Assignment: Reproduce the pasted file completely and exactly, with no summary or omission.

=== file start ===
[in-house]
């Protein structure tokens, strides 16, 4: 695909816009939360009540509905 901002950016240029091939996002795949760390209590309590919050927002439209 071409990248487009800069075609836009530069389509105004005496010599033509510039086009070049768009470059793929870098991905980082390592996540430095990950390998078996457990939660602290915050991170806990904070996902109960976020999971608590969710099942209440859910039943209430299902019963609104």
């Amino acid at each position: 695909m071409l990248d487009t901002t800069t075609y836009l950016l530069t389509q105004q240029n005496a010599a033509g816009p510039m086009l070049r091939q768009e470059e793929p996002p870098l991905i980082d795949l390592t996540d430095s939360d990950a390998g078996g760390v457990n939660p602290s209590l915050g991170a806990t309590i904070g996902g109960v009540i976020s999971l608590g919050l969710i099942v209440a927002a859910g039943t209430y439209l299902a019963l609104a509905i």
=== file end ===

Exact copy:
[in-house]
């Protein structure tokens, strides 16, 4: 695909816009939360009540509905 901002950016240029091939996002795949760390209590309590919050927002439209 071409990248487009800069075609836009530069389509105004005496010599033509510039086009070049768009470059793929870098991905980082390592996540430095990950390998078996457990939660602290915050991170806990904070996902109960976020999971608590969710099942209440859910039943209430299902019963609104």
């Amino acid at each position: 695909m071409l990248d487009t901002t800069t075609y836009l950016l530069t389509q105004q240029n005496a010599a033509g816009p510039m086009l070049r091939q768009e470059e793929p996002p870098l991905i980082d795949l390592t996540d430095s939360d990950a390998g078996g760390v457990n939660p602290s209590l915050g991170a806990t309590i904070g996902g109960v009540i976020s999971l608590g919050l969710i099942v209440a927002a859910g039943t209430y439209l299902a019963l609104a509905i």